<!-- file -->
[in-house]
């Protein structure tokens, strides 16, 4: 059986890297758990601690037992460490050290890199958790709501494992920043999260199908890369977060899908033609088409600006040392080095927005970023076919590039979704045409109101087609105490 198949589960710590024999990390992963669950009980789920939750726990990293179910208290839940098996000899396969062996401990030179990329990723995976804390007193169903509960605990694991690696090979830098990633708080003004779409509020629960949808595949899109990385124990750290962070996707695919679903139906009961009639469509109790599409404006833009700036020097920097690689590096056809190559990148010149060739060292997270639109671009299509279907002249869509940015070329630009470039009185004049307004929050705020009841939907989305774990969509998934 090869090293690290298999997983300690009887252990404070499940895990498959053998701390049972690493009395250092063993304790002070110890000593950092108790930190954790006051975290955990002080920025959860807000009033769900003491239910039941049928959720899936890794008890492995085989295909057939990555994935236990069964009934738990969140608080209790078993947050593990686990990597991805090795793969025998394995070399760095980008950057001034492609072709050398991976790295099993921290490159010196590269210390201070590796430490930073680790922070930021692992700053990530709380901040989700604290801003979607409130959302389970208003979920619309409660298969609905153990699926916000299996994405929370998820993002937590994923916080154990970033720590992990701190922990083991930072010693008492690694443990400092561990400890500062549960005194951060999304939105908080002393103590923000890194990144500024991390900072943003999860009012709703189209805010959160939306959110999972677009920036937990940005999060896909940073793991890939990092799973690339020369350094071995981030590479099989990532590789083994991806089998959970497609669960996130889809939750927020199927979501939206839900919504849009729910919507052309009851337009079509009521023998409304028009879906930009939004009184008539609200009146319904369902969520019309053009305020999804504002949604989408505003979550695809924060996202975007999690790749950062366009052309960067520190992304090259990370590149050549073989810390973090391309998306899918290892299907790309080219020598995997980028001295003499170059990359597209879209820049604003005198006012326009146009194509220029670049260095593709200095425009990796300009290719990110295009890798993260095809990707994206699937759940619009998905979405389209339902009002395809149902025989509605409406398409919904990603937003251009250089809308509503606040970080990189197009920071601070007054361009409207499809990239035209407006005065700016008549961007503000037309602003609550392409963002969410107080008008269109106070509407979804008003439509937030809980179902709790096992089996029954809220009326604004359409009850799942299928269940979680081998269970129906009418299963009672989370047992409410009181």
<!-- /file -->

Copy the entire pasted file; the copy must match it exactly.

[in-house]
């Protein structure tokens, strides 16, 4: 059986890297758990601690037992460490050290890199958790709501494992920043999260199908890369977060899908033609088409600006040392080095927005970023076919590039979704045409109101087609105490 198949589960710590024999990390992963669950009980789920939750726990990293179910208290839940098996000899396969062996401990030179990329990723995976804390007193169903509960605990694991690696090979830098990633708080003004779409509020629960949808595949899109990385124990750290962070996707695919679903139906009961009639469509109790599409404006833009700036020097920097690689590096056809190559990148010149060739060292997270639109671009299509279907002249869509940015070329630009470039009185004049307004929050705020009841939907989305774990969509998934 090869090293690290298999997983300690009887252990404070499940895990498959053998701390049972690493009395250092063993304790002070110890000593950092108790930190954790006051975290955990002080920025959860807000009033769900003491239910039941049928959720899936890794008890492995085989295909057939990555994935236990069964009934738990969140608080209790078993947050593990686990990597991805090795793969025998394995070399760095980008950057001034492609072709050398991976790295099993921290490159010196590269210390201070590796430490930073680790922070930021692992700053990530709380901040989700604290801003979607409130959302389970208003979920619309409660298969609905153990699926916000299996994405929370998820993002937590994923916080154990970033720590992990701190922990083991930072010693008492690694443990400092561990400890500062549960005194951060999304939105908080002393103590923000890194990144500024991390900072943003999860009012709703189209805010959160939306959110999972677009920036937990940005999060896909940073793991890939990092799973690339020369350094071995981030590479099989990532590789083994991806089998959970497609669960996130889809939750927020199927979501939206839900919504849009729910919507052309009851337009079509009521023998409304028009879906930009939004009184008539609200009146319904369902969520019309053009305020999804504002949604989408505003979550695809924060996202975007999690790749950062366009052309960067520190992304090259990370590149050549073989810390973090391309998306899918290892299907790309080219020598995997980028001295003499170059990359597209879209820049604003005198006012326009146009194509220029670049260095593709200095425009990796300009290719990110295009890798993260095809990707994206699937759940619009998905979405389209339902009002395809149902025989509605409406398409919904990603937003251009250089809308509503606040970080990189197009920071601070007054361009409207499809990239035209407006005065700016008549961007503000037309602003609550392409963002969410107080008008269109106070509407979804008003439509937030809980179902709790096992089996029954809220009326604004359409009850799942299928269940979680081998269970129906009418299963009672989370047992409410009181």